August 08, 2020
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The Vajpayee Angle

THE BJP's prime ministerial hopeful A.B. Vajpayee has close links with the Hindujas, among the alleged recipients of Rs 64 crore payoffs in the Bofors scam.

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The Vajpayee Angle

The BJP's prime ministerial hopeful A.B. Vajpayee has close links with the Hindujas, among the alleged recipients of Rs 64 crore payoffs in the Bofors scam. The details of the Hinduja account are expected to figure in the second instalment of papers the Swiss authorities are to release shortly. Despite this, Vajpayee's party has taken a strident stand on Bofors.

In fact, Vajpayee did his bit to save the Hindujas. In 1992, the brothers  had offered for scrutiny by the Indian authorities one of the Swiss Bank accounts into which the Bofors payoffs had allegedly been made. (It was later learnt that the account was not the one related to Bofors.) For his part, Vajpayee wrote a letter to the then PM Narasimha Rao stating that the Hinduja offer should be taken up. The letter kicked up a controversy as the issue came up for discussion in Parliament.

The Hindujas have also helped bring Vajpayee's statesmanship to the fore in diplomatic circles—like at the UN Human Rights Conference in Geneva in 1993. The BJP leader and the then external affairs minister, Salman Khurshid, represented India and faced much flak over the Kashmir issue from Islamic nations. But the Hindu-jas came to their rescue and reportedly used their influence with Iran to get its ambassador to support India. They also played host at a banquet where the negotiations with Iran were conducted.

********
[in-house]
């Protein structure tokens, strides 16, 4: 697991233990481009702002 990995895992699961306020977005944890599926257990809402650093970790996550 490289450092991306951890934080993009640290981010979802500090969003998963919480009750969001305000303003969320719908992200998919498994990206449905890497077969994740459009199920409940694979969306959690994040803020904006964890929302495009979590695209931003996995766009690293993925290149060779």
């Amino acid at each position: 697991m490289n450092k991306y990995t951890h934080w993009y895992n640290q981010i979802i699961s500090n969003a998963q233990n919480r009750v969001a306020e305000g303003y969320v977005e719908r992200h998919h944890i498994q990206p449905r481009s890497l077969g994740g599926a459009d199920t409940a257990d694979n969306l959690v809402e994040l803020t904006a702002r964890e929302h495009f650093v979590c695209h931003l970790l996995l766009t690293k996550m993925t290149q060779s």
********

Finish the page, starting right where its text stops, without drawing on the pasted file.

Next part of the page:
Vajpayee's closeness to the Hindujas also became apparent once again when he was the guest of honour at the inauguration in Mumbai of the Indus Ind Bank owned by the Hindujas. As he was at a Diwali banquet hosted by the brothers in London.

In fact, London was the site of Vajpayee's most revealing interaction with the Hindujas. In 1995, he was part of a parliamentary delegation on board along with the Hindujas on what became an eventful boat ride on the Thames. Somnath Chatterjee, CPI(M) MP, said after the boat docked after three hours up and down the river that he had no idea the cruise was a Hinduja affair. "Suddenly these two brothers appeared and took over," he said in Calcutta later, adding that he felt like jumping overboard (he did not). Vajpayee expressed his feelings just as eloquently with his silence.

Interestingly, election expenses surfaced on that boat. The MPs from different parties were the Parliament in miniature, and the Hindujas were telling them what the Indian government should seek to accomplish. India's policies, Chatterjee pointed out gently, could not be decided on board Silver Dolphin. If Vajpayee, as leader of the Opposition, thought the on-board advice was not in order, he didn't say so.

Srichand Hinduja was candid in the changes he wanted his passenger leaders to swing: the MPs, he began after lunch, must get India to introduce "transparency and accountability". And brother Gopichand told his guests what they should do: "You must agree on a single economic policy." Through those hours on the Thames, one question stood out: what gave two Hinduja brothers the confidence to get the leaders into a boat and instruct them on what to do with India? As the seniormost leader on board, Vajpayee found nothing wrong with the Hinduja attempt to guide Indian policy on the Silver Dolphin. It was a noticeably indicative silence.

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